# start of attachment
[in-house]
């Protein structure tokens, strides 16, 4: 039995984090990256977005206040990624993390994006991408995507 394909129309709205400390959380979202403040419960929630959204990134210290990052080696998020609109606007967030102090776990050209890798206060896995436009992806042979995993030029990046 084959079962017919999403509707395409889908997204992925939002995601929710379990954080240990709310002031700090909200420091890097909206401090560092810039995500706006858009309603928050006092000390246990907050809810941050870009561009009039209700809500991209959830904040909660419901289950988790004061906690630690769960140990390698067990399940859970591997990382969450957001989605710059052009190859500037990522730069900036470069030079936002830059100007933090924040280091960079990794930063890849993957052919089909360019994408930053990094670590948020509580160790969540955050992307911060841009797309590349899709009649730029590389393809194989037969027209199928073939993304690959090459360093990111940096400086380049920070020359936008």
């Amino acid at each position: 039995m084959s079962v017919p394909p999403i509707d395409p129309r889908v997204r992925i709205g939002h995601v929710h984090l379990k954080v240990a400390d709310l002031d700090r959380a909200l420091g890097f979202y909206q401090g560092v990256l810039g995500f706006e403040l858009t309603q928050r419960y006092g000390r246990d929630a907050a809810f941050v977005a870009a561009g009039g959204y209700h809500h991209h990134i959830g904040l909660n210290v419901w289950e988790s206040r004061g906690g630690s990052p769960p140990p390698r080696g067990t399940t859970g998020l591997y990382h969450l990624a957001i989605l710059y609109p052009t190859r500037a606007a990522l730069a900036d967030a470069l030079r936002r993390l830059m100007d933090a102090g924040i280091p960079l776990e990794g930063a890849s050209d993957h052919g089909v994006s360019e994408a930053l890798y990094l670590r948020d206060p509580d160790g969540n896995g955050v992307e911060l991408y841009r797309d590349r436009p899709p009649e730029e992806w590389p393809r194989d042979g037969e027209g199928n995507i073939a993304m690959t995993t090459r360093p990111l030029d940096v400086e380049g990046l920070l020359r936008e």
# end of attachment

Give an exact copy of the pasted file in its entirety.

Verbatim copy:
[in-house]
């Protein structure tokens, strides 16, 4: 039995984090990256977005206040990624993390994006991408995507 394909129309709205400390959380979202403040419960929630959204990134210290990052080696998020609109606007967030102090776990050209890798206060896995436009992806042979995993030029990046 084959079962017919999403509707395409889908997204992925939002995601929710379990954080240990709310002031700090909200420091890097909206401090560092810039995500706006858009309603928050006092000390246990907050809810941050870009561009009039209700809500991209959830904040909660419901289950988790004061906690630690769960140990390698067990399940859970591997990382969450957001989605710059052009190859500037990522730069900036470069030079936002830059100007933090924040280091960079990794930063890849993957052919089909360019994408930053990094670590948020509580160790969540955050992307911060841009797309590349899709009649730029590389393809194989037969027209199928073939993304690959090459360093990111940096400086380049920070020359936008």
């Amino acid at each position: 039995m084959s079962v017919p394909p999403i509707d395409p129309r889908v997204r992925i709205g939002h995601v929710h984090l379990k954080v240990a400390d709310l002031d700090r959380a909200l420091g890097f979202y909206q401090g560092v990256l810039g995500f706006e403040l858009t309603q928050r419960y006092g000390r246990d929630a907050a809810f941050v977005a870009a561009g009039g959204y209700h809500h991209h990134i959830g904040l909660n210290v419901w289950e988790s206040r004061g906690g630690s990052p769960p140990p390698r080696g067990t399940t859970g998020l591997y990382h969450l990624a957001i989605l710059y609109p052009t190859r500037a606007a990522l730069a900036d967030a470069l030079r936002r993390l830059m100007d933090a102090g924040i280091p960079l776990e990794g930063a890849s050209d993957h052919g089909v994006s360019e994408a930053l890798y990094l670590r948020d206060p509580d160790g969540n896995g955050v992307e911060l991408y841009r797309d590349r436009p899709p009649e730029e992806w590389p393809r194989d042979g037969e027209g199928n995507i073939a993304m690959t995993t090459r360093p990111l030029d940096v400086e380049g990046l920070l020359r936008e």